An entry in the first accession book mentions 100 narcissus plants given in 1930 by a Mrs. Henry of Red Hill, the home of Patrick Henry. Swamp bay plants were brought back in 1939 from Virginia's Dismal Swamp, while crinum bulbs were collected in the Florida Everglades in the 1950s.  Swamp Oak acorns were acquired in 1939 from Orton Plantation which was built in 1735 in southern North Carolina. Lotus plants were brought from the College of William and Mary in 1939. 

Anne Langbein Stiff, a student studying under Dr. White from 1949-1950, mentions in her memoirs lotus blooming in Lake Georgette.  In 1940, one plant of Vinca major was brought from the Governor's Palace Gardens in Williamsburg.  A willow oak grown from acorns Dr. White collected from the estate of James L. Coker, a wealthy businessman in South Carolina whose son became the head of the Botany Department of the University of North Carolina, survived for 50 years (until 1991) at Blandy. Plant material was also collected from the White Mountains in New Hampshire, the Skyline Drive in Virginia, Hillwood, the Washington, D.C., estate of the Postum Cereal Co. heiress, Marjorie Merriweather Post, and "In the Woods," Dr. David Fairchild's Maryland estate.  Dr. Fairchild was a plant pathologist, botanist, and plant explorer for the USDA.  Dr. Fairchild was instrumental in introducing the cherry trees to the city of Washington, D.C.

Dr. Orland E. White
In 1952 Dr. White himself collected Barberia cristata from Ludlow Castle in Dehli. This castle was built in the early 1800s as a home for the British Resident Surgeon for the East India Company.  Unfortunately, the plant was not hardy here. Several plant specimens were obtained from Fruitlands Nursery in Augusta, Ga.  This famous peach nursery was founded in the late 1800s and later became the Augusta National Golf Club.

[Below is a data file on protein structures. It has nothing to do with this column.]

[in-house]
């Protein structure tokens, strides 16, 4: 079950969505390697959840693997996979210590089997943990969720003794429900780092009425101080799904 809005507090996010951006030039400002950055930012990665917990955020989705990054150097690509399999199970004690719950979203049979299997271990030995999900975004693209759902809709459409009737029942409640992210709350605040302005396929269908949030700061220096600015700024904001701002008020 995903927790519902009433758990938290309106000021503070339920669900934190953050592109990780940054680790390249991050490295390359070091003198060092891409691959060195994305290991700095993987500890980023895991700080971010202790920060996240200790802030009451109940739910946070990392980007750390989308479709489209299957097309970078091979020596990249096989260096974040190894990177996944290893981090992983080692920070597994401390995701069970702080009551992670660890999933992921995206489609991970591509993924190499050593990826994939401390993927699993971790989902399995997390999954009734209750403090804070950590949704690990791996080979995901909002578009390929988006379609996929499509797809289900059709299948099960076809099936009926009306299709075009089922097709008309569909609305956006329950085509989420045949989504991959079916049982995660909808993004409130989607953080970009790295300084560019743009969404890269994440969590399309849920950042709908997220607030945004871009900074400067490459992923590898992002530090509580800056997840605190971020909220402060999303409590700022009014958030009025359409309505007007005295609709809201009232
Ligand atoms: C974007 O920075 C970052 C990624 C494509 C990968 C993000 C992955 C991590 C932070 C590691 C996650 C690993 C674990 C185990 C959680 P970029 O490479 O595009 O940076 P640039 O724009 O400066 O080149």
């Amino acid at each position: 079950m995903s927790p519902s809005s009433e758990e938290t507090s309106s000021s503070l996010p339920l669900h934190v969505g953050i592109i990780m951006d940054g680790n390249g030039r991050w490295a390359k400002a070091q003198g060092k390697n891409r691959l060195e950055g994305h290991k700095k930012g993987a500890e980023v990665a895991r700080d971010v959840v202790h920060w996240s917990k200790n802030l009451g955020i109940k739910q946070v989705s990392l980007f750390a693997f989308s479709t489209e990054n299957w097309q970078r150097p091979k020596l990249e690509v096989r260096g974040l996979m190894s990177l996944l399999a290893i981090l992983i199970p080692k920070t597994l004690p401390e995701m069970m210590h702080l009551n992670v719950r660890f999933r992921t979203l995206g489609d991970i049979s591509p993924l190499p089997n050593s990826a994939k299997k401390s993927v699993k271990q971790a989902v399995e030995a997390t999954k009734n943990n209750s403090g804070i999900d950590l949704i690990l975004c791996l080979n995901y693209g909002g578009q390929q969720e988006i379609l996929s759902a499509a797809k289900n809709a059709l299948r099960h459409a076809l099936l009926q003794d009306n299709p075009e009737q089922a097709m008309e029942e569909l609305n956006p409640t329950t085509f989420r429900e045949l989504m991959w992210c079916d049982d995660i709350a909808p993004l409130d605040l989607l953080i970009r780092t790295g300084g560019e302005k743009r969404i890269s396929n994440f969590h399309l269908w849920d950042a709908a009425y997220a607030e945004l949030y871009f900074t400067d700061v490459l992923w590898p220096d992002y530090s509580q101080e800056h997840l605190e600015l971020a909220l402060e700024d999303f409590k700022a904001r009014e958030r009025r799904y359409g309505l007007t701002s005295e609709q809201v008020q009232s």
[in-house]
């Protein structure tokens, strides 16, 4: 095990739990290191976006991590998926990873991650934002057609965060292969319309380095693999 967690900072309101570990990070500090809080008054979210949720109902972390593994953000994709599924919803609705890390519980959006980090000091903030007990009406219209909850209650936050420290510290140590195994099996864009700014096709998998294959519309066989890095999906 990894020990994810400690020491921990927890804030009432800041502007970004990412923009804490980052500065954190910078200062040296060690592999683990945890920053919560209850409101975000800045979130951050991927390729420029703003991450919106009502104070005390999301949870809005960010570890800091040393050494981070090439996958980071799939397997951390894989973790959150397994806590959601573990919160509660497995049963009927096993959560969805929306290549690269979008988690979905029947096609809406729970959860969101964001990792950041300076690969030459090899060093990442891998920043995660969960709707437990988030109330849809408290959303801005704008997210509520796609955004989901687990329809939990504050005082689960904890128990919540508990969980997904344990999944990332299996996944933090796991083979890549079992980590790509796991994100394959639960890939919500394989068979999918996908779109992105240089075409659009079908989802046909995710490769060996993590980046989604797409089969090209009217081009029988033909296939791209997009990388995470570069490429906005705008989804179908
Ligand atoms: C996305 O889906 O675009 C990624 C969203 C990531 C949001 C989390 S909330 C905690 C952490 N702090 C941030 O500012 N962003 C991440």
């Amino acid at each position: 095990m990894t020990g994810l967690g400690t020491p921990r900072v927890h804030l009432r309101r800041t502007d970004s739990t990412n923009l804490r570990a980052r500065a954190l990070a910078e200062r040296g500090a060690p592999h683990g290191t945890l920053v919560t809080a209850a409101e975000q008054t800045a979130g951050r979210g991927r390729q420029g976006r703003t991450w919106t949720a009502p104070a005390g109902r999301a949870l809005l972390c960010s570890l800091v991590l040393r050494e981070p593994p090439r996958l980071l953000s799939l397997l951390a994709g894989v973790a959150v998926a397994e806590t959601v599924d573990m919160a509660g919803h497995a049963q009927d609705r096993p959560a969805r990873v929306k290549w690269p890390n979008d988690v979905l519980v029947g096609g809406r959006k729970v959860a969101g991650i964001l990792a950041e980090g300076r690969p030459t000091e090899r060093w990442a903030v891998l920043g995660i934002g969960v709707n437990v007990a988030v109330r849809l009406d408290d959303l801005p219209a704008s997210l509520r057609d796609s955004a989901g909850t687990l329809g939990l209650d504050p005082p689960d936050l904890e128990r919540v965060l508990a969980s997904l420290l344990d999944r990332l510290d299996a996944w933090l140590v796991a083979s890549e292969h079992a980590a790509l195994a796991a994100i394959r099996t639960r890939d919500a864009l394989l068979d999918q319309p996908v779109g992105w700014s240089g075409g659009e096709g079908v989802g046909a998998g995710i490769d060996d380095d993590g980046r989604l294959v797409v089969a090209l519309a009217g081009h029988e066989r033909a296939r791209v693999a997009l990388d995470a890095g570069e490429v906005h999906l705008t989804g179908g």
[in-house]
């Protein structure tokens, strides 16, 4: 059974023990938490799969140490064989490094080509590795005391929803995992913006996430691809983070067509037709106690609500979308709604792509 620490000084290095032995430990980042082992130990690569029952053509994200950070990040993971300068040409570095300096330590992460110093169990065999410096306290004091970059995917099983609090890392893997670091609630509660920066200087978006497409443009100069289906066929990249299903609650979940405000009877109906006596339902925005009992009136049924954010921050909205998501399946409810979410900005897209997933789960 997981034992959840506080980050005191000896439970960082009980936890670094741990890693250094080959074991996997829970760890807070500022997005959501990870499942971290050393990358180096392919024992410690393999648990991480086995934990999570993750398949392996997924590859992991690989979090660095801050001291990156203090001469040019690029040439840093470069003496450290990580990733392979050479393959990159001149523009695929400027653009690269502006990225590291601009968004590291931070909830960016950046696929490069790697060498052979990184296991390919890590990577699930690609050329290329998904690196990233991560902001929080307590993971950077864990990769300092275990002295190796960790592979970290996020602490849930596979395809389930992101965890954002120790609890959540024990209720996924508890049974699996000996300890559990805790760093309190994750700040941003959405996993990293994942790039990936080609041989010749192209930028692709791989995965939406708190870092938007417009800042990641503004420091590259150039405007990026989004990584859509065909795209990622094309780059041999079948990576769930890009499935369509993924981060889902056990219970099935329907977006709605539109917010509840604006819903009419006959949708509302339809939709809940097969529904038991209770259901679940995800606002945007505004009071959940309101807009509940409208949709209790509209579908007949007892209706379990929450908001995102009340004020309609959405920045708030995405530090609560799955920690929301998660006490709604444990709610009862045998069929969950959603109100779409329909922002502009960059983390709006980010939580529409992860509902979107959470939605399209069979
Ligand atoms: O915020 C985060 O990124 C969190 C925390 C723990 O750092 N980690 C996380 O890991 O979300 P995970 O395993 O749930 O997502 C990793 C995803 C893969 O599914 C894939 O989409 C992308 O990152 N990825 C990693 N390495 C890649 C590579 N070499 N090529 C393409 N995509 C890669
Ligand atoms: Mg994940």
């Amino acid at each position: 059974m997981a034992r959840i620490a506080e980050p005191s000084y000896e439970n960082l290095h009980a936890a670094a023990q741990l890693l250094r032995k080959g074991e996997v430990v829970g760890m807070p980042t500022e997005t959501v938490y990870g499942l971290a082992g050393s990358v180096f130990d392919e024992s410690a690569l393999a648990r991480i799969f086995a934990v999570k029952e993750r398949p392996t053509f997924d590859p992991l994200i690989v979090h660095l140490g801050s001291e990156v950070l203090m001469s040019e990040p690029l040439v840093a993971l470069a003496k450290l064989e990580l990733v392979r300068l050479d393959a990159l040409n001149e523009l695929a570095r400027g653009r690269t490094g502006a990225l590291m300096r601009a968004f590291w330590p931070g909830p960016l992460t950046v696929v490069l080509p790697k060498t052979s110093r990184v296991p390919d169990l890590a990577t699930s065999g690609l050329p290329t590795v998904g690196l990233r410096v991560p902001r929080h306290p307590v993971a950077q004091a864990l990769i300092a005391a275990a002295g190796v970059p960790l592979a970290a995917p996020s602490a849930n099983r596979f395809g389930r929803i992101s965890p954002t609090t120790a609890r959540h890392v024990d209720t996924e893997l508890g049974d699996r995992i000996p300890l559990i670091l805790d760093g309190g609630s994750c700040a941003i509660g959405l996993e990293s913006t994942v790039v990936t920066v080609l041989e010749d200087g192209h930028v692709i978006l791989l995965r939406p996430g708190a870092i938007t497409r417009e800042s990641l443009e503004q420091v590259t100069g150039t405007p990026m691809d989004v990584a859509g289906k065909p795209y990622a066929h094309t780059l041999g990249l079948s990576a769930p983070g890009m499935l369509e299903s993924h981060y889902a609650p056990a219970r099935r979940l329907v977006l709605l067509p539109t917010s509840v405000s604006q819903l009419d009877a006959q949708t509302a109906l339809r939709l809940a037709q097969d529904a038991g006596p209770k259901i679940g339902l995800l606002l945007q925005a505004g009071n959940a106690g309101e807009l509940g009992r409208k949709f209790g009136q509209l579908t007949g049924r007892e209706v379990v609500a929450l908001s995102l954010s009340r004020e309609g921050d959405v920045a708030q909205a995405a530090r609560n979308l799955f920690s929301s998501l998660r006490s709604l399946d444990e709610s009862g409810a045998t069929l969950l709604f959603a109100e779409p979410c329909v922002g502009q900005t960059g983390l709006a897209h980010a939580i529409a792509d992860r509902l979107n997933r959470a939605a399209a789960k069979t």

Many new plants arrived from the western U.S., some from locations that had just recently been designated as part of the national or state park system. Sadly, the last specimen of Fraxinus velutina, velvet ash, was removed from the arboretum in 1990. It had been grown from seed collected in 1949 from Montezuma Castle National Monument, in Arizona, by a colleague of Dr.White's from Morris Arboretum. Ten seedlings of Cherrystone juniper sent from the superintendent of Longhorn Caverns State Park were planted at Blandy in 1937. One still survives near the amphitheater. Plants were sent from Yosemite Park in 1938 and mountain hemlock seed was sent to the arboretum from the same source in 1940.

Dr. White did not leave any plant untried or any location worldwide unexplored for specimens.  He used his various educational and societal connections to acquire plant material from all over the globe.  He was willing to grow specimens from seed, cuttings, or seedlings.  He desired his arboretum to display plants from all over the world, both agricultural and ornamental, and he enthusiastically trialed them all.